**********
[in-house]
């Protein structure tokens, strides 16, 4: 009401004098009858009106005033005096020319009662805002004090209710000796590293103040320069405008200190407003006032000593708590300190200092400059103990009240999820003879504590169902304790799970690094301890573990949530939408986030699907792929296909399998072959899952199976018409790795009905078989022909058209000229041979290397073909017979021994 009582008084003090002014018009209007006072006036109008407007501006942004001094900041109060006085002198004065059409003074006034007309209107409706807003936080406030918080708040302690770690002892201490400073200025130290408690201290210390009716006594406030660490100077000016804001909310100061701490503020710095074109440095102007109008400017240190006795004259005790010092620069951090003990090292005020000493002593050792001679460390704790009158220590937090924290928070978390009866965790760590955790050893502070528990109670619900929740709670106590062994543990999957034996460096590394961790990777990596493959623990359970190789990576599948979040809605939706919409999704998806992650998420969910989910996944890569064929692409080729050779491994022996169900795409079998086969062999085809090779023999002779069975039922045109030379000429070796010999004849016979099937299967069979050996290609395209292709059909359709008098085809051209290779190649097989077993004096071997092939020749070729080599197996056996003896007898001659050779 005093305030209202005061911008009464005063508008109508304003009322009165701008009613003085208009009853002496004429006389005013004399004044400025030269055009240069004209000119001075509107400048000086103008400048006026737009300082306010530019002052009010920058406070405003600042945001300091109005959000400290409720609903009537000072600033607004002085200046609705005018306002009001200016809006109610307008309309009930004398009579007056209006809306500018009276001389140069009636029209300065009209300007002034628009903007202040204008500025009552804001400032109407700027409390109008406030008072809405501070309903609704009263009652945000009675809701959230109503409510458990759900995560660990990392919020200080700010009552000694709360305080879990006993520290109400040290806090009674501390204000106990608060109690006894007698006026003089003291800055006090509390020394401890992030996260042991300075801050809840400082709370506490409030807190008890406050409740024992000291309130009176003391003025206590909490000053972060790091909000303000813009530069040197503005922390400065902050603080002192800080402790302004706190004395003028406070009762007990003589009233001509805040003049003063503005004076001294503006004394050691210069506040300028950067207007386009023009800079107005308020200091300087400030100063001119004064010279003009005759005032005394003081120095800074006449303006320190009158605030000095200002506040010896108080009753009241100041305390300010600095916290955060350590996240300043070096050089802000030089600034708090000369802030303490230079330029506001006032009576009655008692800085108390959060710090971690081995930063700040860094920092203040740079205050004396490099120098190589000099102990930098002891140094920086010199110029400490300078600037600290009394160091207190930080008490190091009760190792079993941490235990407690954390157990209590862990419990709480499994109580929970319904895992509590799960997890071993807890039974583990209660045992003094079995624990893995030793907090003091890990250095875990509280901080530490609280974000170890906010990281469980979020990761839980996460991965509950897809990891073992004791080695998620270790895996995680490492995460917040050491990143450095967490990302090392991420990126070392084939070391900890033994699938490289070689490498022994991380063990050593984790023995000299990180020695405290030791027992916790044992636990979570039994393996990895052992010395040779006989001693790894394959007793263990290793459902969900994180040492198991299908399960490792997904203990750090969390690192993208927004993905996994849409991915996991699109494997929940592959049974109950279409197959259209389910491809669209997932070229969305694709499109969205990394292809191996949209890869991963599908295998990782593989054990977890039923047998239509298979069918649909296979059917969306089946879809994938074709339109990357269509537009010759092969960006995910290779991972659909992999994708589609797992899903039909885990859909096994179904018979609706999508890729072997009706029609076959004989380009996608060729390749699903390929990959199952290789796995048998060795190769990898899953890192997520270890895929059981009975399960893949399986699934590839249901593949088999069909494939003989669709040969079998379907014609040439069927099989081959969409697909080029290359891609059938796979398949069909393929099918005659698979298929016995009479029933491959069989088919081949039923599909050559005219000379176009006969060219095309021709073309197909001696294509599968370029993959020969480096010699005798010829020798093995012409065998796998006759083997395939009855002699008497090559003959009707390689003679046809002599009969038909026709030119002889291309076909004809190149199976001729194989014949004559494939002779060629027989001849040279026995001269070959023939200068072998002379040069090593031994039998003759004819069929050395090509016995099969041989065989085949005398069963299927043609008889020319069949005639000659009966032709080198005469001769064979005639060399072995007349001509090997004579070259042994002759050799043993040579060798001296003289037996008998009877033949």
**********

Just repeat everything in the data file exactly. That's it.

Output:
[in-house]
């Protein structure tokens, strides 16, 4: 009401004098009858009106005033005096020319009662805002004090209710000796590293103040320069405008200190407003006032000593708590300190200092400059103990009240999820003879504590169902304790799970690094301890573990949530939408986030699907792929296909399998072959899952199976018409790795009905078989022909058209000229041979290397073909017979021994 009582008084003090002014018009209007006072006036109008407007501006942004001094900041109060006085002198004065059409003074006034007309209107409706807003936080406030918080708040302690770690002892201490400073200025130290408690201290210390009716006594406030660490100077000016804001909310100061701490503020710095074109440095102007109008400017240190006795004259005790010092620069951090003990090292005020000493002593050792001679460390704790009158220590937090924290928070978390009866965790760590955790050893502070528990109670619900929740709670106590062994543990999957034996460096590394961790990777990596493959623990359970190789990576599948979040809605939706919409999704998806992650998420969910989910996944890569064929692409080729050779491994022996169900795409079998086969062999085809090779023999002779069975039922045109030379000429070796010999004849016979099937299967069979050996290609395209292709059909359709008098085809051209290779190649097989077993004096071997092939020749070729080599197996056996003896007898001659050779 005093305030209202005061911008009464005063508008109508304003009322009165701008009613003085208009009853002496004429006389005013004399004044400025030269055009240069004209000119001075509107400048000086103008400048006026737009300082306010530019002052009010920058406070405003600042945001300091109005959000400290409720609903009537000072600033607004002085200046609705005018306002009001200016809006109610307008309309009930004398009579007056209006809306500018009276001389140069009636029209300065009209300007002034628009903007202040204008500025009552804001400032109407700027409390109008406030008072809405501070309903609704009263009652945000009675809701959230109503409510458990759900995560660990990392919020200080700010009552000694709360305080879990006993520290109400040290806090009674501390204000106990608060109690006894007698006026003089003291800055006090509390020394401890992030996260042991300075801050809840400082709370506490409030807190008890406050409740024992000291309130009176003391003025206590909490000053972060790091909000303000813009530069040197503005922390400065902050603080002192800080402790302004706190004395003028406070009762007990003589009233001509805040003049003063503005004076001294503006004394050691210069506040300028950067207007386009023009800079107005308020200091300087400030100063001119004064010279003009005759005032005394003081120095800074006449303006320190009158605030000095200002506040010896108080009753009241100041305390300010600095916290955060350590996240300043070096050089802000030089600034708090000369802030303490230079330029506001006032009576009655008692800085108390959060710090971690081995930063700040860094920092203040740079205050004396490099120098190589000099102990930098002891140094920086010199110029400490300078600037600290009394160091207190930080008490190091009760190792079993941490235990407690954390157990209590862990419990709480499994109580929970319904895992509590799960997890071993807890039974583990209660045992003094079995624990893995030793907090003091890990250095875990509280901080530490609280974000170890906010990281469980979020990761839980996460991965509950897809990891073992004791080695998620270790895996995680490492995460917040050491990143450095967490990302090392991420990126070392084939070391900890033994699938490289070689490498022994991380063990050593984790023995000299990180020695405290030791027992916790044992636990979570039994393996990895052992010395040779006989001693790894394959007793263990290793459902969900994180040492198991299908399960490792997904203990750090969390690192993208927004993905996994849409991915996991699109494997929940592959049974109950279409197959259209389910491809669209997932070229969305694709499109969205990394292809191996949209890869991963599908295998990782593989054990977890039923047998239509298979069918649909296979059917969306089946879809994938074709339109990357269509537009010759092969960006995910290779991972659909992999994708589609797992899903039909885990859909096994179904018979609706999508890729072997009706029609076959004989380009996608060729390749699903390929990959199952290789796995048998060795190769990898899953890192997520270890895929059981009975399960893949399986699934590839249901593949088999069909494939003989669709040969079998379907014609040439069927099989081959969409697909080029290359891609059938796979398949069909393929099918005659698979298929016995009479029933491959069989088919081949039923599909050559005219000379176009006969060219095309021709073309197909001696294509599968370029993959020969480096010699005798010829020798093995012409065998796998006759083997395939009855002699008497090559003959009707390689003679046809002599009969038909026709030119002889291309076909004809190149199976001729194989014949004559494939002779060629027989001849040279026995001269070959023939200068072998002379040069090593031994039998003759004819069929050395090509016995099969041989065989085949005398069963299927043609008889020319069949005639000659009966032709080198005469001769064979005639060399072995007349001509090997004579070259042994002759050799043993040579060798001296003289037996008998009877033949």